15 Interesting Facts About DNA

Posted April 25, 2018 by Amanda | One Comment

It’s DNA Day! Celebrated each year on April 25, DNA Day commemorates the completion of the Human Genome Project in April 2003 and the discovery of the double helix structure of DNA in 1953 by James Watson and Francis Crick.

15 Interesting Facts About DNA

In honor of the 15 year anniversary of the completion of the Human Genome Project, here are 15 interesting facts about DNA:

1. The discovery of structure of DNA would not have been possible without the work of Rosalind Franklin. James Watson and Francis Crick built much of their research on the discovery of the DNA double helix on Franklin’s experimental data. Her pioneering use of X-ray diffraction on DNA fibers were key to understanding the structure of DNA.

2. In 1962, Watson, Crick, and Maurice Wilkins received the Nobel Prize in Physiology or Medicine for discovering the structure of DNA. Franklin had died four years earlier and was therefore intelligible to to receive the prize.

3. The human genome contains over 3 billion base-pairs that form the “rungs of the ladder” of the DNA structure. These base pairs are formed by building blocks called nucleotides. There are 4 types: adenine (A), cytosine (C), guanine (G) and thymine (T). These nucleotides pair together in a very specific way: A with T and C with G.

4. If you unravel all DNA molecules and link them together from end to end, the DNA would reach from the Earth to the Sun and back over 600 times.

5. We’re all more alike than you think! All humans share 99.9% of their DNA. It’s that .1% that makes up our differences, including the color of eyes, hair, and skin.

6. Humans share 98% of our DNA with chimpanzees. The number of genetic differences between chimpanzees and humans is ten times smaller than the difference between mice and rats.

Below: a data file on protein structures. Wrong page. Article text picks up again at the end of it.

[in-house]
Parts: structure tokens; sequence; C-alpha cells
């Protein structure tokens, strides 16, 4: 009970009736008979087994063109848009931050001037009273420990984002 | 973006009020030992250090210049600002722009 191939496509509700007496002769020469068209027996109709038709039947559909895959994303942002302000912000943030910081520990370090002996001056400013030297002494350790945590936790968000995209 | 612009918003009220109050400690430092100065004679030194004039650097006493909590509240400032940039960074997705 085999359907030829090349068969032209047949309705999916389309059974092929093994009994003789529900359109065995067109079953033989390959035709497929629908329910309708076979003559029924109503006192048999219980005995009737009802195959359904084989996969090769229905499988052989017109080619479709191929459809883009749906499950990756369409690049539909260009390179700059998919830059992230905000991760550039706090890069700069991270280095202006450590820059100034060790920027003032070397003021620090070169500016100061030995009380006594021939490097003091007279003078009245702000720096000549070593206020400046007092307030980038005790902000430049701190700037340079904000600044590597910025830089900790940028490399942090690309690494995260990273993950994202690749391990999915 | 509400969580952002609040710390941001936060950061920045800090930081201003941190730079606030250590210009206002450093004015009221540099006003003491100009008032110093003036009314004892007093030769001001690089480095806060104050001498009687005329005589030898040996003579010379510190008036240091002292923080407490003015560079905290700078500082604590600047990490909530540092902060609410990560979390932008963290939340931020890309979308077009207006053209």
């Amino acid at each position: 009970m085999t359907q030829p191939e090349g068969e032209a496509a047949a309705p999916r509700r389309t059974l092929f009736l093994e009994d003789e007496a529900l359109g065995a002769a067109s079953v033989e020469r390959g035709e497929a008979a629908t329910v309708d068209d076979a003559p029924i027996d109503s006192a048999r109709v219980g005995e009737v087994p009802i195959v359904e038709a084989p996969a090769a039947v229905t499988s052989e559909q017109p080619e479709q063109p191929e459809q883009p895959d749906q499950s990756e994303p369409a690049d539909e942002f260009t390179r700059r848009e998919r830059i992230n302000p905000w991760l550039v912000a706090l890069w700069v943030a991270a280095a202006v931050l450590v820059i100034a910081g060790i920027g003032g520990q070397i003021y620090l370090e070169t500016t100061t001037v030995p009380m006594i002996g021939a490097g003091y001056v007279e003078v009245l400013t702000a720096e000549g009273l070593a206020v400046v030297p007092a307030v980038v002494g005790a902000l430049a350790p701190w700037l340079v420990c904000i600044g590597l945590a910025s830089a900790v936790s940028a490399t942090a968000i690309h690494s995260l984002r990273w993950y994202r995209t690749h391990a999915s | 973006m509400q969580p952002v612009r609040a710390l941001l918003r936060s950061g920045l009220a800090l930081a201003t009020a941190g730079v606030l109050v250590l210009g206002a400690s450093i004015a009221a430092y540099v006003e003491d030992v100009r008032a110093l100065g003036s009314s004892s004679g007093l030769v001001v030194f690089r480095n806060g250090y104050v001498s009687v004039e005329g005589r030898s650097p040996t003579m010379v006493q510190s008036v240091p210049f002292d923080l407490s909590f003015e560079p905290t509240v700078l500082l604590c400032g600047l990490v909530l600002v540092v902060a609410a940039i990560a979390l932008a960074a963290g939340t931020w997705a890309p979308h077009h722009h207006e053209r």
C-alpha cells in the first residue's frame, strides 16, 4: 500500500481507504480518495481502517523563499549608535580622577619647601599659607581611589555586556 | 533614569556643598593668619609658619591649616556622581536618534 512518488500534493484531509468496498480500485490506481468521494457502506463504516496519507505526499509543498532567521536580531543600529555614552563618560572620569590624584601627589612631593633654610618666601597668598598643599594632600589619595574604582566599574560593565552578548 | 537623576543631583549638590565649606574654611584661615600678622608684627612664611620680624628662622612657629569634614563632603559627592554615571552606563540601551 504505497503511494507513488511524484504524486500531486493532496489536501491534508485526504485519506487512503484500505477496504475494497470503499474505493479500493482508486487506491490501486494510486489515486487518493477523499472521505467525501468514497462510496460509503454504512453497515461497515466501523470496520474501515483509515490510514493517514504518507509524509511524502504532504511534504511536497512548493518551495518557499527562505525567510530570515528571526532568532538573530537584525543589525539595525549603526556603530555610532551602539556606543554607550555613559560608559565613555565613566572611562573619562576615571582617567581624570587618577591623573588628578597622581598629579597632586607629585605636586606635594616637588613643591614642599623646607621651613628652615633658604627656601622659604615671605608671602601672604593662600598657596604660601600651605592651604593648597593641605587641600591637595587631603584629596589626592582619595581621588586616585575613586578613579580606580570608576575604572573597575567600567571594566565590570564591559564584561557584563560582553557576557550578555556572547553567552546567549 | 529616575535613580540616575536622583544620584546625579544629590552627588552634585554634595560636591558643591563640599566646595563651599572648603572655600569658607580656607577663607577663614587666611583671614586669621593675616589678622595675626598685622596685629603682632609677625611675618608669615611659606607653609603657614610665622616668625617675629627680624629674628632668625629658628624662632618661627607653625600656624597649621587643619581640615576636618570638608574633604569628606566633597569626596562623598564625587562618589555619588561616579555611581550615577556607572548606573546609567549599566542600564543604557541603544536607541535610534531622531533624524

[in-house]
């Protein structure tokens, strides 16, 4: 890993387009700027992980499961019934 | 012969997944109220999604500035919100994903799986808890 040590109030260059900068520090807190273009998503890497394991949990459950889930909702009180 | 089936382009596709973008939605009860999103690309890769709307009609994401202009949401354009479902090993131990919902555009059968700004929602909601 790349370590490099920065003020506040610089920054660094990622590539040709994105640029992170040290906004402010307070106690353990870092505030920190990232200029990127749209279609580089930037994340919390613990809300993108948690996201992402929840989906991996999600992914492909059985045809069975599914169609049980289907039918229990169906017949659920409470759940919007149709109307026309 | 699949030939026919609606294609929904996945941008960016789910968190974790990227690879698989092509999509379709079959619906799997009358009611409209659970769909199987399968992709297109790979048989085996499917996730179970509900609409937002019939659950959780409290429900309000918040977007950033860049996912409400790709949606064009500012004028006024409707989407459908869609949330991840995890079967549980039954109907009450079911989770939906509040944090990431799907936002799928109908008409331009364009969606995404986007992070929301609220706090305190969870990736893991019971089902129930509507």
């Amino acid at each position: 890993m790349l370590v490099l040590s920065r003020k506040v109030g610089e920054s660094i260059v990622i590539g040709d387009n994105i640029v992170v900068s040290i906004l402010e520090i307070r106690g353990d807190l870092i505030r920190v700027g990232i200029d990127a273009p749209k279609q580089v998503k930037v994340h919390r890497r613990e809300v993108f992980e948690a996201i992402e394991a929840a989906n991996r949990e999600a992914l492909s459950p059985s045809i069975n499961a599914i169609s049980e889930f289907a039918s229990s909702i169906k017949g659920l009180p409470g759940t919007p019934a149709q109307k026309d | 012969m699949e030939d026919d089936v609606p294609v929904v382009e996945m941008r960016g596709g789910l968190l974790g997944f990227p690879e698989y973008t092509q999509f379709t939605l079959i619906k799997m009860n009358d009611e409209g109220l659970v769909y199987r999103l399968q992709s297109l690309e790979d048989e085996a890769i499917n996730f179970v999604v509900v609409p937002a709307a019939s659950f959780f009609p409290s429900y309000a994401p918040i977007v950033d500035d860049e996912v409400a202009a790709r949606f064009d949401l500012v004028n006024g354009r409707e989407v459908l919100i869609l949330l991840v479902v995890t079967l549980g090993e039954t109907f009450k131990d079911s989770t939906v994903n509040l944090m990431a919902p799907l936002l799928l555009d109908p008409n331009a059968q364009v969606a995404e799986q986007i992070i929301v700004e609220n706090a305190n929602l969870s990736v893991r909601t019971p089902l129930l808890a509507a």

7. And 50% of our DNA is shared with a banana.

8. About 8% of human DNA is made up of an ancient virus that once infected us. Fortunately, it’s mostly harmless now.

9. It is possible for a person to have 2 totally different sets of DNA, which is known as chimerism. A  chimera can occur when a person absorbs their own twin the womb or if the person undergoes a bone marrow transplant.

10. Each person has approximately 20,000-25,000 genes. The majority of the human genome is made up of noncoding DNA called “junk DNA.” However, recent studies have shown that the noncoding DNA may play a more important role than previously realized.

11. The International Space Station is the home of the Immortality Drive, a large memory device that contains the fully digitized DNA sequences of a select group of humans. Included in this select group are Stephen Hawking, Stephen Colbert, and Lance Armstrong.

12. About 2 grams of DNA can hold all the digitally stored information in the world.

13. DNA has a half-life of 521 years and research suggests that it would take 6.8 million years for every DNA bond to be destroyed. This means we wont be bringing back any dinosaurs!

14. Each cell in the human body contains six to nine feet of DNA. While the total number of cells in the body is tough to determine, it is estimated that the human body is made up of approximately 30 trillion cells.

15. If you type 60 words per minute, eight hours a day, it would take approximately 50 years to type the human genome.

Learn more about your own DNA by doing a DNA test for genealogy!

Post written by Amanda

Amanda is the Marketing Communications Manager at Geni. If you need any assistance, she will be happy to help!

See all posts by